If You Get Caught in a 1.2-Mile Line at the Airport, What Should You Do?

·Editor-in-Chief
Chicago Midway Airport line
Chicago Midway Airport line

Travelers waiting in line at Chicago Midway Airport (Photo: Nam Y. Huh/AP)

The Sunday of Thanksgiving weekend is always one of the busiest travel days of the year — and yesterday was an epic one for many travelers.

More than 244 flights were canceled, at least 4,000 U.S. flights were delayed, and the line at Chicago’s Midway airport measured a whopping 1.2 miles long, snaking out the door and causing panic among travelers.

So what can you do if you’re in a similar situation?

Download the “My TSA” App. The TSA offers a free app that shows security checkpoint wait times at various airports. One warning: the information is crowd sourced, so it’s not precise. But it will still help you figure out the best time to arrive — or whether there’s one security gate that’s better to use than another.

WATCH: Stay Sane in Line for Airport Security:

Check your flight status. It seems so obvious, but many travelers don’t do this. Log onto your airline’s website or app to see if the flight is running late or if the airline is allowing travelers to reschedule because of weather delays. A couple of flight apps we love include FlightAware and Gate Guru.

A tip: if you can reschedule, you might want to take advantage and leave on another day.

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There are ways to make flying the friendly skies even friendlier (Photo: Thinkstock)

Get to the airport early. Again, an obvious but easy way to reduce the hassle or flying — especially during the busy holiday season. That way, if you find yourself stuck in a 1.2-mile-long line, you won’t be worried about missing the flight because you’ve built in plenty of time.

If you encounter a long line, call the airline or send them a tweet. If you’re about to miss your flight, you might get through to a representative before you get to the front of the line. Chances are, the airline will do everything in its power to get you on the flight or switch you to the next available flight out. Airlines also monitor social media regularly. Granted, if you’re tweeting along with thousands of other travelers, as we saw yesterday, it probably won’t help.

Sign up for TSA Precheck. This one should actually be done in advance of your next trip. TSA Precheck provides dedicated lanes at over 100 airports, allowing low-risk travelers to experience expedited, more efficient security screening. Here’s how it works: you register online, then make an in-person appointment, where you get fingerprinted, pay $85, and provide proof of your name and address. If you pass, you’ll get your Known Traveler Number in a couple of weeks.

Related: TSA PreCheck Makes Your Life Better — So Why Don’t More People Do it?

Take advantage of your elite status. Most airlines provide special check-in lines for frequent fliers; some airports have special security lines for elite fliers. Rack up all your miles with one airline loyalty program or look into airline credit cards that generally waive fees for checked bags.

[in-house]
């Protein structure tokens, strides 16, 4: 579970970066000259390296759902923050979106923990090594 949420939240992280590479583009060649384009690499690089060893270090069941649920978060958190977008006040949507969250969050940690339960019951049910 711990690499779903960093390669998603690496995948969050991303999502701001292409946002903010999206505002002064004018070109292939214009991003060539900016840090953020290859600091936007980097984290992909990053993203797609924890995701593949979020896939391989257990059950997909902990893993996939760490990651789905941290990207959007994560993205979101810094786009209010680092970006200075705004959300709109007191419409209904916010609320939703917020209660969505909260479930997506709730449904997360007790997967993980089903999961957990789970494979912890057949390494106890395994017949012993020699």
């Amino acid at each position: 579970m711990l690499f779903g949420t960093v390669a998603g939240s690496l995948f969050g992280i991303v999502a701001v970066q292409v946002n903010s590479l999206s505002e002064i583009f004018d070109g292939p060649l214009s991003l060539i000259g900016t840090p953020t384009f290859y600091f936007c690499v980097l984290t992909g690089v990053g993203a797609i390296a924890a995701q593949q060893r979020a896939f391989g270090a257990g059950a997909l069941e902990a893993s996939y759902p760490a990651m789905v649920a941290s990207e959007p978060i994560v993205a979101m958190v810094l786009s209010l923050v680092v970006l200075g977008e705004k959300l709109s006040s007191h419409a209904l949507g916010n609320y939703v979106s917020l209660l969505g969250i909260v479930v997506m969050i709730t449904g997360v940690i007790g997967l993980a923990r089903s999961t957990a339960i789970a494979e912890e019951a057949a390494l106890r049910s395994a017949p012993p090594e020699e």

Use the curbside check-in. When I’m checking a bag, this is my secret weapon — and one that a lot of travelers avoid. The lovely gentlemen outside will help you bypass lengthy bag-drop lines inside. Some airlines charge a small fee for the service; most do not. But please tip!

Related: Air Rage: Why Does Flying Make People So Crazy?

Check in for your flight in advance. Print out your ticket or save the mobile version of it on your phone. Don’t wait to print it out at the kiosk. If you’re running late, the last thing you want to do is wait in line at the self check-in kiosk. Most airlines let you check in the day before online, so take advantage of the option. Also, it might help in a situation like the one I recently ran into. I got stuck in a massive traffic jam en route to the airport and missed the 30-minute cut off for check luggage. A ticket agent said that if I had printed out my boarding pass, he could have snuck me on the fight.

Be nice. It goes a long way. In the situation described above, I begged and pleaded and kept my cool. Guess what? Another ticket agent took pity on me, checked my bag, and helped escort me to the front of security. I signed a waiver saying I was willing to part with my suitcase — but lo and behold, my bag still made it. Thank you, Delta! (And I’m not even an elite member.)

Stay calm. One person waiting in line took pictures and timed the wait at Midway. It only took her about 40 minutes to get from start to finish.

Related: How to Survive Stressful Holiday Travel (Without Killing Anyone)

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How to stay sane while flying during the holidays? (Photo: Thinkstock)

Make a new friend. Talking to another passenger in the same situation “will create a more positive experience and memory of the situation,” psychologist Pauline Wallin, Ph.D. and author of Taming Your Inner Brat: A Guide to Transforming Self-Defeating Behavior, told Yahoo Travel.

Take pictures. We also saw this happen yesterday. Sharing your situation with the world is a great way to blow off steam. ”The act of snapping photos detaches you from the emotional stress of the situation, and you become an observer, which can calm you,” Dr. Wallin told Yahoo Travel.

WATCH: Travel Woes: Flights Canceled, Delayed

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